Ovarian cancer linked to irregular periods

Woman with menstrual pain

The results from a 50-year study suggest that women who have irregular periods may be 2.4 times more likely to develop ovarian cancer. The risk appears to be even higher for women with a family history of the disease in a first-degree relative.

The study focused on over 15,000 pregnant women in their mid-20s between 1959 and 1967. Participants provided self-reported information regarding menstrual irregularities. Researchers also examined medical reports. Of these women, 13 percent reported experiencing irregular periods when they were roughly 26 years old.

The study indicates that women whose menstrual cycles lasted 35 days or longer were more than twice as likely to eventually be diagnosed with ovarian cancer. Researchers speculate that a hormonal imbalance in the ovaries known as polycystic ovarian syndrome (PCOS) might be responsible for this increased cancer risk.

“Irregular cycles were correlated with higher risk of death and high grade serious cancer and late-stage cancer,” said study leader Dr. Barbara Cohn, director of the Child Health and Development Studies at the Public Health Institute.

While ovarian cancer is relatively rare, it’s also one of the most deadly types of cancer. A woman’s chance of getting invasive ovarian cancer in her lifetime is about one in 72, according to the American Cancer Society. To put that number in perspective, roughly one in eight women will develop breast cancer in her lifetime.

The biggest hurdle in treating ovarian cancer is early detection. In most cases, the disease isn’t discovered until it’s already too late. There are currently no reliable methods for early diagnosis or screening. And the most common symptoms associated with the condition (like abdominal pain and bloating) typically do not become noticeable until the cancer has become more advanced.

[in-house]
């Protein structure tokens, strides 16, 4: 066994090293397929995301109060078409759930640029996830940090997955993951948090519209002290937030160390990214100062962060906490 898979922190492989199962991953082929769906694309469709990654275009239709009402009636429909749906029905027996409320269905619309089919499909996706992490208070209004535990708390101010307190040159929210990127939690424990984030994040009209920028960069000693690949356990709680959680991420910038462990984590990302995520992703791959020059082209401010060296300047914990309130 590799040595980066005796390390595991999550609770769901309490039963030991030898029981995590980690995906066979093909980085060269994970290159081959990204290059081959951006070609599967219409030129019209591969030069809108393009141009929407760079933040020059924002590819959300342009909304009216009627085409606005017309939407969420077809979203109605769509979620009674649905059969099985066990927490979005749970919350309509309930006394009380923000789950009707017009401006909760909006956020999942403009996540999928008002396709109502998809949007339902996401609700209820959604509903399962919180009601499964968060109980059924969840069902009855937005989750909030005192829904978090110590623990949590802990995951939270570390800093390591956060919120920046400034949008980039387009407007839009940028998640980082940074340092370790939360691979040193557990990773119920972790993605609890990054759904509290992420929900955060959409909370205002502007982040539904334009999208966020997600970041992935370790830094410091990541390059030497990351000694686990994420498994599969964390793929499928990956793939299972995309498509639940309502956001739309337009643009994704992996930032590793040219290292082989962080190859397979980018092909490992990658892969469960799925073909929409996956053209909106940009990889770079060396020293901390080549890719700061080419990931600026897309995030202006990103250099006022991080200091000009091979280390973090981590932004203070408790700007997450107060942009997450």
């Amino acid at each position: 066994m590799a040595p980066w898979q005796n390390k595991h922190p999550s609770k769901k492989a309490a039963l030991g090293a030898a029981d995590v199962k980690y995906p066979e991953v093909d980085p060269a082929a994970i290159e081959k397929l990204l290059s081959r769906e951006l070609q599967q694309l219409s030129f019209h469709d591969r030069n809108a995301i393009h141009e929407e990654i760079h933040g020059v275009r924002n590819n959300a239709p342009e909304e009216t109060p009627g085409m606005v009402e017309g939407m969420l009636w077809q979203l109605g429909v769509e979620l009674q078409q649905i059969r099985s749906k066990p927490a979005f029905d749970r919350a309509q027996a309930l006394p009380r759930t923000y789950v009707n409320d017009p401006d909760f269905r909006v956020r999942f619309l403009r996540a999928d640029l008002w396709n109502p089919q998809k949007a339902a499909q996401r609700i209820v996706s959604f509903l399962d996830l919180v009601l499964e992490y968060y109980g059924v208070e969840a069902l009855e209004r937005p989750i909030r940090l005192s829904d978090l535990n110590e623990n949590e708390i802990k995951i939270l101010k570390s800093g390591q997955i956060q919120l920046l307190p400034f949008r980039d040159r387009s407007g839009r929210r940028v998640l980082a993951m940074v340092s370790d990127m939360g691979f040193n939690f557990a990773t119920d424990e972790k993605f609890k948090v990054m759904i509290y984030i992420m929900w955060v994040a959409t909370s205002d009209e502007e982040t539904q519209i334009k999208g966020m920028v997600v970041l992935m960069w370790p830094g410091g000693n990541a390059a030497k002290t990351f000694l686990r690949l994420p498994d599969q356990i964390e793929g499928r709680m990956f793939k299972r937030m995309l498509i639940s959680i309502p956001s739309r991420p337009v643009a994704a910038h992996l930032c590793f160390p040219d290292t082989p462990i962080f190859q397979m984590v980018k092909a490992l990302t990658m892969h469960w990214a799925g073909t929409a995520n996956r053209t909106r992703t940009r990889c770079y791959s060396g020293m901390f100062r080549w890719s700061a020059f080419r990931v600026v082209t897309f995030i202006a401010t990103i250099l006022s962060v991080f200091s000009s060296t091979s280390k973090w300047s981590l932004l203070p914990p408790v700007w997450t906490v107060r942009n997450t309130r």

“It’s a desperate situation,” said Cohn. “Ninety percent of all ovarian cancer occurs in women who have no family history.”

The disease is currently the leading cause of reproductive cancer death.

Cohn says the study’s findings are not meant to alarm women who have irregular periods. She notes that the increased average risk is still small because of how rare the cancer is. Even so, she hopes that by better understanding how irregular cycles are correlated with ovarian cancer, researchers might someday find a way to prevent the disease – or at least reduce mortality when it does occur. Cohn noted that since oral contraceptives are associated with lower risk, women may want to consider the possibility of taking them as a prevention strategy, provided there are no other reasons that make hormonal birth control risky.

For the study, irregular menstruation was defined when a woman was unable to predict her next cycle, when a woman’s cycle lasted longer than 35 days, or when there was a mention that a woman was prone to have cycles where she didn’t ovulate.

By Marianne Hayes

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